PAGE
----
To get to the Central Cemetery, take the tram No. 8 or 10, get off at the Cmentarz Centralny [the Central Cemetery] stop and You are in front of the main gate. You can also get to the cemetery from Mieszka I Street: take the bus no. 61, 62, 81 or 83, get off at the Mieszko I stop. You have to go back approx. 170 metres to the entrance gate.
The Central Cemetery in Szczecin is Poland's largest and the third largest necropolis in Europe. It was officially opened in 1901. The blueprint for building the cemetery was provided by Wilhelm Meyer-Schwartau. This famous architect from Szczecin planned the eastern part of the cemetery main gate, administration buildings and a cemetery chapel. From its inception until 1928, Georg Hannig was the manager of the cemetery and he was the one who gave necropolis its final form. It was he who had influence on the rest of the necropolis, which was incorporated into the cemetery in 1919. But for Hannig, we would not have had the current selection of tree and shrub species that are located in 'the garden of the dead'.
The central cemetery consists of three parts - the eastern (the oldest), the western and the central ones. The oldest part has a regular terraced layout, where the chapel and the war burial plot are the most prominent. The paths in the eastern part of the cemetery have a circular layout. The western part of the necropolis has a lane layout, which is associated with the valleys of the three streams.
In 1925, the crematorium was added to the morgue. In the 1920s, Szczecin was one of the first cities that allowed cremation. The propagator of cremation and urn burials was Dr. Michaelis, who persuaded the manager Hannig into his idea. When Dr. Michaelis died in 1916, he was the first to be cremated. To this day, his urn has been stored in the Central Cemetery. You can find it on the hill east of the field of honour. In 1930, a second modernist chapel was build, and which was demolished in 1984. By the end of 1940, there had been more than 117,000 burials in the cemetery, the number increased considerably during World War II. After the war and the takeover of the city, the Poles were initially buried on available fields, and then in the old graves that had been cleared.
While designing the Central Cemetery, Wilhelm Meyer-Schwartau tried to create a garden of the dead. The necropolis was supposed to resemble a park as much as possible. A large part of the cemetery was covered with lawns, wide avenues, ponds and hedges. The stairs and observation points can also be found. The cemetery had regulations defining what kind of tombstones can be placed in the necropolis.
In addition to the tombstones, You can find dozens of monuments dedicated to the heroes of September 1939, victims of Stalinism, 'to those who did not return from the sea’ and to Sybiracy, to mention just a few. From Mieszka I Street, You can find a nineteenth-century Dutch windmill, in which a garden store is now.
The main gate of the cemetery was built between 1901 and 1903 in the Neo-Romanesque style. The gate is adjacent to two wings, i.e. the administration of the cemetery and maintenance infrastructure. The building was destroyed in September 1941 and rebuilt in 1959. The chapel, designed by Wilhelm Meyer-Schwartau, was built between 1900 and 1902. It was inspired by Romanesque architecture. The building is located on the hill opposite the vast fountain. After the Second World War, the building was not used, it was rebuilt only in 1981, during the renovation there was a fire that destroyed, among other things, the central dome. The reconstruction lasted 13 years, the first post-war burial took place there in 1994.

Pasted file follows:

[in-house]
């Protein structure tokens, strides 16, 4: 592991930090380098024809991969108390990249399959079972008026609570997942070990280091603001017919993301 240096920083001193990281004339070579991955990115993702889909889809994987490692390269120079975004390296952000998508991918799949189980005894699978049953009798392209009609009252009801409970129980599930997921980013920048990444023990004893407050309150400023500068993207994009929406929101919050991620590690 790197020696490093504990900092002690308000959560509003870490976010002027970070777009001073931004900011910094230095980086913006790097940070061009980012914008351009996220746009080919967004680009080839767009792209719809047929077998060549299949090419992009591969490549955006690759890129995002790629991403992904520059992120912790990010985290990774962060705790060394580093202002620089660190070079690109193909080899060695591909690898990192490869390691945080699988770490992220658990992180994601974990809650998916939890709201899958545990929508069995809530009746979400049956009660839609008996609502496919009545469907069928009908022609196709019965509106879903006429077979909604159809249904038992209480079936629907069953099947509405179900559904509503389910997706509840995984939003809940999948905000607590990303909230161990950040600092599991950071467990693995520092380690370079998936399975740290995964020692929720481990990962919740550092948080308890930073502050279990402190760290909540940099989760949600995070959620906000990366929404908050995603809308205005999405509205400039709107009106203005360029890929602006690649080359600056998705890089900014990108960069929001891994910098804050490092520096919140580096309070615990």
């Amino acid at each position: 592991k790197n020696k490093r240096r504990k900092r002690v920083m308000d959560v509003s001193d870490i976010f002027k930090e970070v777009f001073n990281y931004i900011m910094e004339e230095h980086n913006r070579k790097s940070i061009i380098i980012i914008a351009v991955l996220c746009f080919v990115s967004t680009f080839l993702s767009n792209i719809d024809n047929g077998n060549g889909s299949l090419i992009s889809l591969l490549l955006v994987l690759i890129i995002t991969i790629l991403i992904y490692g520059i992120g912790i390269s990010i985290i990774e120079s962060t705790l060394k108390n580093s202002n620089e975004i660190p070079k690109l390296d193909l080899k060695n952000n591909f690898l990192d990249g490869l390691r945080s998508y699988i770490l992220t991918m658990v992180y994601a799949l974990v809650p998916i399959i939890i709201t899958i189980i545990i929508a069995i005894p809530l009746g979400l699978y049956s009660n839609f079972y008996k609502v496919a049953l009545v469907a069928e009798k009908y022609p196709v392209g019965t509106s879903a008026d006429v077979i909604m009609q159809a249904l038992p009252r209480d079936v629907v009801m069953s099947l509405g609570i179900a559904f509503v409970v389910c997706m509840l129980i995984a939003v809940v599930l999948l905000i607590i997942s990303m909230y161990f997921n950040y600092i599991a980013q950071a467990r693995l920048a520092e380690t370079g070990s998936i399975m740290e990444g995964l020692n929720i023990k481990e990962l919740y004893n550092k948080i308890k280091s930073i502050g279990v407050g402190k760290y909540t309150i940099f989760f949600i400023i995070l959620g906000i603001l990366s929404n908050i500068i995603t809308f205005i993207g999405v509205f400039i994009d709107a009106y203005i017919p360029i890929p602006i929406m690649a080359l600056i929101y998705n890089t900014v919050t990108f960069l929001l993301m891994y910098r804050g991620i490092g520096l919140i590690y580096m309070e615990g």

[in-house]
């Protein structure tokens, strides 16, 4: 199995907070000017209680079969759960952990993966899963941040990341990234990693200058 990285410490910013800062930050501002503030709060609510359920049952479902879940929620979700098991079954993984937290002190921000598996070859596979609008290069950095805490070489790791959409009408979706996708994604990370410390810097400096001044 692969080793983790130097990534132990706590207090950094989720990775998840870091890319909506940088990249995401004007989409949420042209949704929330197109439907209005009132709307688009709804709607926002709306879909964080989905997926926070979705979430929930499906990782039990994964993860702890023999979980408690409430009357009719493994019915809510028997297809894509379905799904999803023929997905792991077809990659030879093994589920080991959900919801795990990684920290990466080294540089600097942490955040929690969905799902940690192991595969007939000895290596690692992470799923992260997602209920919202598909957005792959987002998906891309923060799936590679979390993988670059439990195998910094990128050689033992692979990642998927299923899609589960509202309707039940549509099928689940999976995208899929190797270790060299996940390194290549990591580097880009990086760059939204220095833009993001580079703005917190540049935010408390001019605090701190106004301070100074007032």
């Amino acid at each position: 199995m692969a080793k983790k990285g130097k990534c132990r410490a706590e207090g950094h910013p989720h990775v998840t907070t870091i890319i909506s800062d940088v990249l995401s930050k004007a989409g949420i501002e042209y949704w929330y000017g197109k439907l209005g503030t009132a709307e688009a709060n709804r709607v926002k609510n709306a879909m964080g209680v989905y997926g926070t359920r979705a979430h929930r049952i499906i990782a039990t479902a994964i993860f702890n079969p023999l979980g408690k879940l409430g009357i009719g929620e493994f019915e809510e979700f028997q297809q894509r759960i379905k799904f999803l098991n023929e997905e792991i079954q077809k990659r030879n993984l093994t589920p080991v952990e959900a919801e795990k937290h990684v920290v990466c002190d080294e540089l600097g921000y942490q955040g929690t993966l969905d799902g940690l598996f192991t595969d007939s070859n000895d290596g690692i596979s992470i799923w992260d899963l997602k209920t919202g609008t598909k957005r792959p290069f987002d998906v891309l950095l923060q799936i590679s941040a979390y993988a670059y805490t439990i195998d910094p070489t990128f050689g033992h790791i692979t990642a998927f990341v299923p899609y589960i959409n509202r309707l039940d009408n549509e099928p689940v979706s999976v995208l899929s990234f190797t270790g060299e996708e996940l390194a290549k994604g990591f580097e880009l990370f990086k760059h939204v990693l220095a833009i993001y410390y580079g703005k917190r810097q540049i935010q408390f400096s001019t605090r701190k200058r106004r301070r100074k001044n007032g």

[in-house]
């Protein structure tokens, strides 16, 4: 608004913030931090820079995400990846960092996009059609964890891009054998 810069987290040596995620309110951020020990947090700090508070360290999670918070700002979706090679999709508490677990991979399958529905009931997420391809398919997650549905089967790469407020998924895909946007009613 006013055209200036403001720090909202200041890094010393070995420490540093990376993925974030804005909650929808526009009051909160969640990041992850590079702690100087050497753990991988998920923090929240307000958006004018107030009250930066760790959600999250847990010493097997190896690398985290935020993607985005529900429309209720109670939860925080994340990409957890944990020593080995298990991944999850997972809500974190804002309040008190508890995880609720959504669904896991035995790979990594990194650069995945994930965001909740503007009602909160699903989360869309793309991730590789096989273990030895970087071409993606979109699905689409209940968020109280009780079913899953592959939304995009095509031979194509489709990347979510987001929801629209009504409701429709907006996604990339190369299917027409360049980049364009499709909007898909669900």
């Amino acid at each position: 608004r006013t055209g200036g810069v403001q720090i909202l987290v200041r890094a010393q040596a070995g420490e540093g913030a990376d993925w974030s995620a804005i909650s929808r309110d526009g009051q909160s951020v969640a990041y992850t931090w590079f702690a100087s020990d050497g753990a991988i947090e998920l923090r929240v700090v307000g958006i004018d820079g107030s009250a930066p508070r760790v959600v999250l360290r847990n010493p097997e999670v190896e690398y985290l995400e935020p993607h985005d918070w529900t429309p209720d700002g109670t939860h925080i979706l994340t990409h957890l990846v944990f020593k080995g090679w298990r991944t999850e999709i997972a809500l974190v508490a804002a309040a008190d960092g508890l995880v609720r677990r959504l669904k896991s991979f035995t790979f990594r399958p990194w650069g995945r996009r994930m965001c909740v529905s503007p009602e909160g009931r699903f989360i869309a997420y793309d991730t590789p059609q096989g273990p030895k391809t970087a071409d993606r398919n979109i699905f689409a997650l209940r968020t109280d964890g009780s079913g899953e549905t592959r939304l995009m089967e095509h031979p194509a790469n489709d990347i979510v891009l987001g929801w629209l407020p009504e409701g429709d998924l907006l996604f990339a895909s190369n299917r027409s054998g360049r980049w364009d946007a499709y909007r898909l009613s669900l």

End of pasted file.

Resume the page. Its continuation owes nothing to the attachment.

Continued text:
In the Central Cemetery, there is also a war burial plot, which is located on the main view corridor of the cemetery - between the chapel and the monument of Bractwa Broni [Brotherhood of Arms]. 3379 soldiers, 367 Polish soldiers and 3012 Soviet soldiers to be precise, lie there. The plot was established in the years 1946- 1954, the soldiers exhumed from the temporary burial places were buried there. At the cemetery, there is also the field of honour, which was founded in the 1930s. The people who particularly contributed to Szczecin are buried there. You can find there, among other things, the tombstones of Janina Szczerska, Jan Papuga, Cpt. Konstanty, Cpt. Antoni Ledóchowski or Florian Krygier.
In the eastern part of the cemetery, the so-called historical route was created in 2010, which is to provide insight into the most interesting places of this part of the cemetery. It consists of 21 stations, such as Bernhard Stoewer's tombstone, the lapidarium, Hermann Haken's tombstone, the field of honour, the chapel, the Katyń cross, the monument to Sybiracy and the field of combatants.
In the cemetery, we can find exotic tree and shrub species e.g. from North America such as: white fir, white, giant cedar, sweetshrub, American linden; from Asia such as: forsythia suspensa, Japanese larch, ginkgo biloba, Turkish hazel, from Europe such as: European hop-hornbeam, Dutch linden, Greek fir, Burgundian oak, Serbian spruce and Swedish whitebeam. In total, according to a study in the Central Cemetery, there are over 400 species of trees and shrubs. The botanical trail was marked out in the eastern part in 2010, at which 32 boards with descriptions of interesting trees have been put.
Currently, the Central Cemetery covers an area of 167.8 hectares, since its opening over 300 thousand people have been buried in the area. The necropolis was put on the provincial list of monuments in June 1986.
There are a dozen of free parking spaces in front of the cemetery main gate. It is also possible to drive into the cemetery area. The cost of driving through the gate is PLN 45. If You drive through because of funeral reasons, the cost of the first 5 cars is PLN 20 , and PLN 40 for subsequent ones.